This is a guest post by Holly Walker, Deputy Director and WSP Fellow at The Helen Clark Foundation, an independent public policy think tank based at AUT. Holly is the author of two major reports about loneliness in Aotearoa following Covid-19..

2020 was a lonely year for a lot of people. For some, it was almost unbearable.

In this post, I’ll share some of the findings and insights from a report I wrote recently, Still Alone Together: How loneliness changed in Aotearoa New Zealand in 2020 and what it means for public policy, with a particular focus on its implications for urban design and the built environment. Better design of urban places can reduce loneliness.

First though, I want to ground what I’m going to say with the voices of people who lived through particularly acute loneliness last year, and who continue to live with it. Thanks to the members of my online community who generously shared these thoughts with me:

“My biggest feelings of ‘loneliness’ come from not having anyone close to me that intimately knows me and understands me. I don’t necessarily need a lot of interaction or multiple social get togethers; for me it’s about the quality of the connections I’m able to have.”

“[During lockdown,] when the kids would go to their dads, I’d be by myself and not have physical touch from another human for up to a week at a time. It almost killed me.”

“[Lockdown] was not so different from my usual daily experience – working from home due to my impairment and relatively socially excluded – except suddenly everybody was frequently checking in with how I was doing, concerned about wellbeing and connectedness. However, the moment we came out of lockdown, those calls stopped. Everybody appeared to be going back to their ‘new normal,’ but my isolation felt that much more magnified.”

Why loneliness matters

We all know what it’s like to feel lonely. We wouldn’t be human if we hadn’t at some point experienced the painful feeling of an unmet need for connection, the almost physical longing for other people.

As a species, we evolved to rely on other humans for survival. We work together in groups to ensure everyone has adequate food, shelter and warmth, and that young, old, and vulnerable community members are cared for. In evolutionary terms, ‘separation from the pack’ was literally life-threatening, and for this reason we respond to perceived isolation with the same physiological threat response that we use when confronted with real danger: fight, flight, or freeze.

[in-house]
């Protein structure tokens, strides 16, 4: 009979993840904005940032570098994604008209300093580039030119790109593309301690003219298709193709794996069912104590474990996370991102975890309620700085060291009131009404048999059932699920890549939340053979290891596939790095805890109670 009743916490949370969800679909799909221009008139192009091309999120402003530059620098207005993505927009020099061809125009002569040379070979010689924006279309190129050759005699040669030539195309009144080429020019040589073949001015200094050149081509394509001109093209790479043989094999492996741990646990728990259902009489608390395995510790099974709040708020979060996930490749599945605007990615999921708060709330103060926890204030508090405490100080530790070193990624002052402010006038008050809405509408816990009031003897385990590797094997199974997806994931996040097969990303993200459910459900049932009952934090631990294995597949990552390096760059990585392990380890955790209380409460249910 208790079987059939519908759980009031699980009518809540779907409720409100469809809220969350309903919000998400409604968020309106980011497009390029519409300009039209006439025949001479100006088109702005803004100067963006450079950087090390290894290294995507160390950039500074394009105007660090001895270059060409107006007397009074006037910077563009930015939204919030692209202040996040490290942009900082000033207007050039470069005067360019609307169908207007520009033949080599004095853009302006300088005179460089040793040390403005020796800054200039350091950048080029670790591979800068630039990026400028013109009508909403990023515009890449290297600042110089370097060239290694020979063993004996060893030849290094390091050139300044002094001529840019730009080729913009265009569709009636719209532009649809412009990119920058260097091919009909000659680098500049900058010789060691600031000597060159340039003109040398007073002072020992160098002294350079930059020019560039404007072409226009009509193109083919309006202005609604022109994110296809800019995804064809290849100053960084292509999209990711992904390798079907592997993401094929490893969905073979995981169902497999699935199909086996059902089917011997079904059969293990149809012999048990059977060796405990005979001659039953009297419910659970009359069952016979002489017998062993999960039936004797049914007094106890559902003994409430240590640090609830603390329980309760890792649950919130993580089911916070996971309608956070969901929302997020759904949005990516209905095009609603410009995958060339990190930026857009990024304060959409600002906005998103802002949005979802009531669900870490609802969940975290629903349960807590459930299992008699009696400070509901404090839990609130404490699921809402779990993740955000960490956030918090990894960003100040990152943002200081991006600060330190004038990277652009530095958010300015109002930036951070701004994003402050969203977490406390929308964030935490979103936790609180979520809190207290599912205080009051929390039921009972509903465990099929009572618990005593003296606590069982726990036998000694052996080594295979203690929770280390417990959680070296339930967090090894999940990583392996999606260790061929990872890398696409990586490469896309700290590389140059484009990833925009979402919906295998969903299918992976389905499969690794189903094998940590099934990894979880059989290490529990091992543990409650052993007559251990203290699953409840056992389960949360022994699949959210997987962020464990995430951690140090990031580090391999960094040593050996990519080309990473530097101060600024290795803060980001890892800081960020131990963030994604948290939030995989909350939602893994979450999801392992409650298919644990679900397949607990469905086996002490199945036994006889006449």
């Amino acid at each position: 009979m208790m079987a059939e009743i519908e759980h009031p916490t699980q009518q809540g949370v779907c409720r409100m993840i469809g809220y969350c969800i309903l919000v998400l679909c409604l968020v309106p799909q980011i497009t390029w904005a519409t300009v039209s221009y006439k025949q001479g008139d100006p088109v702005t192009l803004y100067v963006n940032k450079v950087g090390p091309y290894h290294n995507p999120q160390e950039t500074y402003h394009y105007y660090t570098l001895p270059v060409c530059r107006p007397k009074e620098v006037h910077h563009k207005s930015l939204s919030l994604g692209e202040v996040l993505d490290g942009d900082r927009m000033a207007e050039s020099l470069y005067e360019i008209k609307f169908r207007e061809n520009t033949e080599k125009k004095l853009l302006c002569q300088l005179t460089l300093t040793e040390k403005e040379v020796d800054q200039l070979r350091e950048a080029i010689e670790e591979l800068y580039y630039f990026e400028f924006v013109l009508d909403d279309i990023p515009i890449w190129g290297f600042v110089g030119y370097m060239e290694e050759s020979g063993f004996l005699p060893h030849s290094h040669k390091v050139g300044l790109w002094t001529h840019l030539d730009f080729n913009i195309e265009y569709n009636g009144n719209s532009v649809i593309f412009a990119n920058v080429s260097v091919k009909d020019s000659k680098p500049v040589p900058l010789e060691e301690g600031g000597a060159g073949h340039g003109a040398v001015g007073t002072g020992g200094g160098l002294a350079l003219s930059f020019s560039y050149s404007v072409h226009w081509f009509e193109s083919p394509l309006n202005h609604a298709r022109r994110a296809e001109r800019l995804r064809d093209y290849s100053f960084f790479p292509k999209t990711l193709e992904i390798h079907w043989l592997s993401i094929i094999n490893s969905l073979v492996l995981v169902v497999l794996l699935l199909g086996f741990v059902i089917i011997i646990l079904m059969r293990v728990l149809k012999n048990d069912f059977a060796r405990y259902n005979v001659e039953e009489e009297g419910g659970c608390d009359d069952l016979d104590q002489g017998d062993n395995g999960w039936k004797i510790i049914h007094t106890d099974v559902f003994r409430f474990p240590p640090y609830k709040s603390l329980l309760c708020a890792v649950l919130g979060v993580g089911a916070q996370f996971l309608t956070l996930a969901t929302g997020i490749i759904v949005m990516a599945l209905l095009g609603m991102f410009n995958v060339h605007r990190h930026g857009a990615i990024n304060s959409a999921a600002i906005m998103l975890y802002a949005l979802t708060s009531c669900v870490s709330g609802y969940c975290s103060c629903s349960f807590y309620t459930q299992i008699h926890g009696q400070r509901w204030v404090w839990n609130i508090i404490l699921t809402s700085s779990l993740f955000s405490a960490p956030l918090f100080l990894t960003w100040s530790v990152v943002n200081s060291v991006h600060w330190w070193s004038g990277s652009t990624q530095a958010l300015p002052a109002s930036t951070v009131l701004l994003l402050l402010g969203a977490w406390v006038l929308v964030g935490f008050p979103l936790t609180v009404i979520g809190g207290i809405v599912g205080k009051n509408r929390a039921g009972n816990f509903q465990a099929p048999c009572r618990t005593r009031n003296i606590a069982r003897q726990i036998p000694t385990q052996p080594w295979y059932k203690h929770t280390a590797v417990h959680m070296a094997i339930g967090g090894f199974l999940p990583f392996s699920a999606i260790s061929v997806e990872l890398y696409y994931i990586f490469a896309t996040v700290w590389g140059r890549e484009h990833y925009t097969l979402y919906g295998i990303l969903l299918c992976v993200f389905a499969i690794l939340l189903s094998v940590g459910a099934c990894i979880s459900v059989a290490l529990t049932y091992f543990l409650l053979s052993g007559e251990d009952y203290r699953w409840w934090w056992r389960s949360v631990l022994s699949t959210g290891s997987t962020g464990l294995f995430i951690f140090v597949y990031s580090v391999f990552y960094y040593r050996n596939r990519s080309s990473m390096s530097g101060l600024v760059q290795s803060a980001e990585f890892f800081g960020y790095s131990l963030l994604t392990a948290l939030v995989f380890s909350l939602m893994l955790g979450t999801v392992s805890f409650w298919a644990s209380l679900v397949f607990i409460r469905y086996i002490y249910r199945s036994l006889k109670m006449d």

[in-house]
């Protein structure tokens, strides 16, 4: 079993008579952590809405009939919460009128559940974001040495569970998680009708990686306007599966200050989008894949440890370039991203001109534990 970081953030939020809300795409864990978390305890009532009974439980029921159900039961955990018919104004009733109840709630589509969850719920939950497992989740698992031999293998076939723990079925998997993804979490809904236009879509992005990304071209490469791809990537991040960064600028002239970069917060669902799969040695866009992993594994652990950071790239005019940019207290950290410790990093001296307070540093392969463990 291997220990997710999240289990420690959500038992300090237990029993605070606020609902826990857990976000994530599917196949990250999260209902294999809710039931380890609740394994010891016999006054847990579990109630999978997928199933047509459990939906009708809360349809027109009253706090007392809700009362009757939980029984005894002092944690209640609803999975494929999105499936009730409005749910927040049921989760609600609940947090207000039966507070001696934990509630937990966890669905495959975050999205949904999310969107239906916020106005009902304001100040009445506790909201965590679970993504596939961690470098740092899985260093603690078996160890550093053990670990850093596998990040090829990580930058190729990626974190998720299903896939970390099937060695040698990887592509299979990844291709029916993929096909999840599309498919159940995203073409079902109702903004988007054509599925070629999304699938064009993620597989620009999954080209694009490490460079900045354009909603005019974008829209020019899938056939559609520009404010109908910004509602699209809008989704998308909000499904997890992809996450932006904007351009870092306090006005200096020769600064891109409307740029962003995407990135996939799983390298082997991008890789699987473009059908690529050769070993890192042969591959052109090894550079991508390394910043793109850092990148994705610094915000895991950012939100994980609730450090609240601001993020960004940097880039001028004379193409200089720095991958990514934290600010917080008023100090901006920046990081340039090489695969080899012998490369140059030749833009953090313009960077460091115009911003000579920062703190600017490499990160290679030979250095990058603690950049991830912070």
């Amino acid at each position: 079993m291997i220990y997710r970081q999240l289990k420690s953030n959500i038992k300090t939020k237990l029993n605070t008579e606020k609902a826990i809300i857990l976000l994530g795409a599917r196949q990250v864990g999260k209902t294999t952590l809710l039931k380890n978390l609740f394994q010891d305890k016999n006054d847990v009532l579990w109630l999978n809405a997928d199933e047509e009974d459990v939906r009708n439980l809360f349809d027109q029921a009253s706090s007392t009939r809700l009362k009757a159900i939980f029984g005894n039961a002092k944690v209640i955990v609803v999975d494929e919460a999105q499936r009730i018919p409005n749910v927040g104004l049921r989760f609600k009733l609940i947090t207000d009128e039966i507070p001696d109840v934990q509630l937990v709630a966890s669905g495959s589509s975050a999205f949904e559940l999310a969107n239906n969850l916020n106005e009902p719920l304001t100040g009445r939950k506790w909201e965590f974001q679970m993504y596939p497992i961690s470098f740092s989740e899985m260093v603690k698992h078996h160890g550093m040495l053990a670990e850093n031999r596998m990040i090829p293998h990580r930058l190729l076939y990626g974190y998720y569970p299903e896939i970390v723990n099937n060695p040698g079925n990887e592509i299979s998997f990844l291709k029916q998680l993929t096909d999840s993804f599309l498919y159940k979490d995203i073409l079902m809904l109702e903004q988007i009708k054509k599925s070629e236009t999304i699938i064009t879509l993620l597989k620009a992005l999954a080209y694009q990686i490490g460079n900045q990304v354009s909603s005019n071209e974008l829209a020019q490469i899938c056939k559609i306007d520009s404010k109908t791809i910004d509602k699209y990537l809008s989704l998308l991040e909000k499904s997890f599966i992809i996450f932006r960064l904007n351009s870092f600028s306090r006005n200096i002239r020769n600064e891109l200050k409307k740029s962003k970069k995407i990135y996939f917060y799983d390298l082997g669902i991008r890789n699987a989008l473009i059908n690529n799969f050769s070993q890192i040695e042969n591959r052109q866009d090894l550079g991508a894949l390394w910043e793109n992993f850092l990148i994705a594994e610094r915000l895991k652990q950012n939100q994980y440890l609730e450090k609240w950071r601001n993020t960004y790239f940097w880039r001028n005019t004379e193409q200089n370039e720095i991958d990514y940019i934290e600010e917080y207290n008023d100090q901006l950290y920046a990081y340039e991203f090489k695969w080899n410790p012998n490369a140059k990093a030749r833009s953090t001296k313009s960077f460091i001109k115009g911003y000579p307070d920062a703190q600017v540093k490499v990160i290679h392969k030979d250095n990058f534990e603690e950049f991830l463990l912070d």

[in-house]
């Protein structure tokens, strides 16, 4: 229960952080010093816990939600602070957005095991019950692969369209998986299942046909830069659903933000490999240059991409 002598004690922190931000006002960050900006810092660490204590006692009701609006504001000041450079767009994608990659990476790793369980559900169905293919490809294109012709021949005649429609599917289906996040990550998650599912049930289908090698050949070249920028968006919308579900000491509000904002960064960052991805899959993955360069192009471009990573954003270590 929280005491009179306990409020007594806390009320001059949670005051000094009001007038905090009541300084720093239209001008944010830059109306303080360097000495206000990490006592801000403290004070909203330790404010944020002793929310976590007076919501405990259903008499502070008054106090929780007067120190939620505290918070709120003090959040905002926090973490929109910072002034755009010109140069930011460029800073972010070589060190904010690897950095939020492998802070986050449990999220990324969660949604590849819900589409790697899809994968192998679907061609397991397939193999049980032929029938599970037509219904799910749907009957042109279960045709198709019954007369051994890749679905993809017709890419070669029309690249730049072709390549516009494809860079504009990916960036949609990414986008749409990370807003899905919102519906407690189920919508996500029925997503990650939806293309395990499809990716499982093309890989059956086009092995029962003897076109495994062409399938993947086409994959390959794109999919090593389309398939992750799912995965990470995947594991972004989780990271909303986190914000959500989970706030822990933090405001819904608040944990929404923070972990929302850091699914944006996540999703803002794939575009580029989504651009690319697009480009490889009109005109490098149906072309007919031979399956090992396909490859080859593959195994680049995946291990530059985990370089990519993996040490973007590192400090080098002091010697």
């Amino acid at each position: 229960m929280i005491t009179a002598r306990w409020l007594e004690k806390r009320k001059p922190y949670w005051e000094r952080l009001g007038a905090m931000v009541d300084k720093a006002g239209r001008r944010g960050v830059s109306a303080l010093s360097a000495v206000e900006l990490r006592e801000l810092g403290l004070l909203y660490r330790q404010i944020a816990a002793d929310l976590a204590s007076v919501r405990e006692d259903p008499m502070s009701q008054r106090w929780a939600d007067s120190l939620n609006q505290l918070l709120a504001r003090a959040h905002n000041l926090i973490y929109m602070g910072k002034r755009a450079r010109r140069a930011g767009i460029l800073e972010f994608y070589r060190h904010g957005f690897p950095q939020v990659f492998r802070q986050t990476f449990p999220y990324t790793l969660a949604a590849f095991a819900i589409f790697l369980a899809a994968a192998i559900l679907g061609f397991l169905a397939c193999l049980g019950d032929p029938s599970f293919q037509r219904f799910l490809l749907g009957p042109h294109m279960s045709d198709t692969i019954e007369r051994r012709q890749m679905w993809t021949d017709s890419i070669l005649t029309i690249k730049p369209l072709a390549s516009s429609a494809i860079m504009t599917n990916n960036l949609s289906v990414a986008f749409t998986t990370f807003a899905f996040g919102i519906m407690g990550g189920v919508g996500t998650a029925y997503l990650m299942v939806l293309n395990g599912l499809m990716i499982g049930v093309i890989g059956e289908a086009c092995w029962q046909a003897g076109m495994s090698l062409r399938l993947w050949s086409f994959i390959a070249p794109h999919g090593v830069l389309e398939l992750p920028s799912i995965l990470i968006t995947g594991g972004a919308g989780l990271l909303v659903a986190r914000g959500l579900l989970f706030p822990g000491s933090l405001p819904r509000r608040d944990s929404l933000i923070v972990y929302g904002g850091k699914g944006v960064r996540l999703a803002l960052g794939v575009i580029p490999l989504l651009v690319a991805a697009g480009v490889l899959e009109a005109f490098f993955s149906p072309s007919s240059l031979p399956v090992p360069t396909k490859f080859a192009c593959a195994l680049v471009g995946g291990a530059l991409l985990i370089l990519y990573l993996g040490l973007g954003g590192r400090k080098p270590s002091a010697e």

While this response can help us manage immediate danger, it’s not intended to be maintained for long periods due to the stress it places on our bodies. Spending weeks, months, or years in this state of ‘hypervigilance for social threat’ can have considerable impact on our health and wellbeing, and can even shorten life expectancy.

For this reason, loneliness was already a significant public health and policy challenge even before the Covid-19 pandemic – and it is an even more important challenge now.

Still alone together. Source: The Helen Clark Foundation.

The impact of Covid-19 on loneliness in Aotearoa

In our report, we used Stats NZ’s wellbeing data to look at how levels of self-reported loneliness changed across the total population, and for specific groups, during 2020. At the population level, there was a noticeable increase in loneliness during 2020, and interestingly even more so later in the year after the Level 3 and 4 lockdowns were over. This may be because during the lockdown itself, many people made a conscious effort to check in on each other and stay connected in non-physical ways. Afterwards, when life went back to ‘normal’ for some, others may have been left feeling even more isolated and disconnected.

Still, when spread across the whole population, the experience of loneliness in 2020 looked relatively benign, with those small increases appearing to return to something close to the pre-pandemic ‘normal’ by the end of the year:

Loneliness change during 2020. Source: The Helen Clark Foundation.